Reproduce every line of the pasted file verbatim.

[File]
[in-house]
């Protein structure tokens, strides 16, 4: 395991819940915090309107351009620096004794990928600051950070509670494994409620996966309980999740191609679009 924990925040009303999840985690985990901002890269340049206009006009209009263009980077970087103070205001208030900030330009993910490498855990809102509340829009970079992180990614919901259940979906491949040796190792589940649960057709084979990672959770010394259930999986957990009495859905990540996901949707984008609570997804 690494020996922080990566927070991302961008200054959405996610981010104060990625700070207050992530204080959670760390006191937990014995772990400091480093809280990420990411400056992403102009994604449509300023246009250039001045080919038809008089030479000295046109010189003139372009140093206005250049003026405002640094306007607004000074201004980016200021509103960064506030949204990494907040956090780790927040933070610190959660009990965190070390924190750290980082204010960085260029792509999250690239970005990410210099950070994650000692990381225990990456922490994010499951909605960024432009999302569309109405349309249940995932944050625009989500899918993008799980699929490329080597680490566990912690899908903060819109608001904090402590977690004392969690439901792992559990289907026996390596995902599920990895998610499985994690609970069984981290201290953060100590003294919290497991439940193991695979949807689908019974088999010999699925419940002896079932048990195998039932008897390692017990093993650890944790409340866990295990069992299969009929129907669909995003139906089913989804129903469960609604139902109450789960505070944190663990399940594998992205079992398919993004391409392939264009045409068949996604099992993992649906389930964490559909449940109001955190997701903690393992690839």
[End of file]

[in-house]
């Protein structure tokens, strides 16, 4: 395991819940915090309107351009620096004794990928600051950070509670494994409620996966309980999740191609679009 924990925040009303999840985690985990901002890269340049206009006009209009263009980077970087103070205001208030900030330009993910490498855990809102509340829009970079992180990614919901259940979906491949040796190792589940649960057709084979990672959770010394259930999986957990009495859905990540996901949707984008609570997804 690494020996922080990566927070991302961008200054959405996610981010104060990625700070207050992530204080959670760390006191937990014995772990400091480093809280990420990411400056992403102009994604449509300023246009250039001045080919038809008089030479000295046109010189003139372009140093206005250049003026405002640094306007607004000074201004980016200021509103960064506030949204990494907040956090780790927040933070610190959660009990965190070390924190750290980082204010960085260029792509999250690239970005990410210099950070994650000692990381225990990456922490994010499951909605960024432009999302569309109405349309249940995932944050625009989500899918993008799980699929490329080597680490566990912690899908903060819109608001904090402590977690004392969690439901792992559990289907026996390596995902599920990895998610499985994690609970069984981290201290953060100590003294919290497991439940193991695979949807689908019974088999010999699925419940002896079932048990195998039932008897390692017990093993650890944790409340866990295990069992299969009929129907669909995003139906089913989804129903469960609604139902109450789960505070944190663990399940594998992205079992398919993004391409392939264009045409068949996604099992993992649906389930964490559909449940109001955190997701903690393992690839």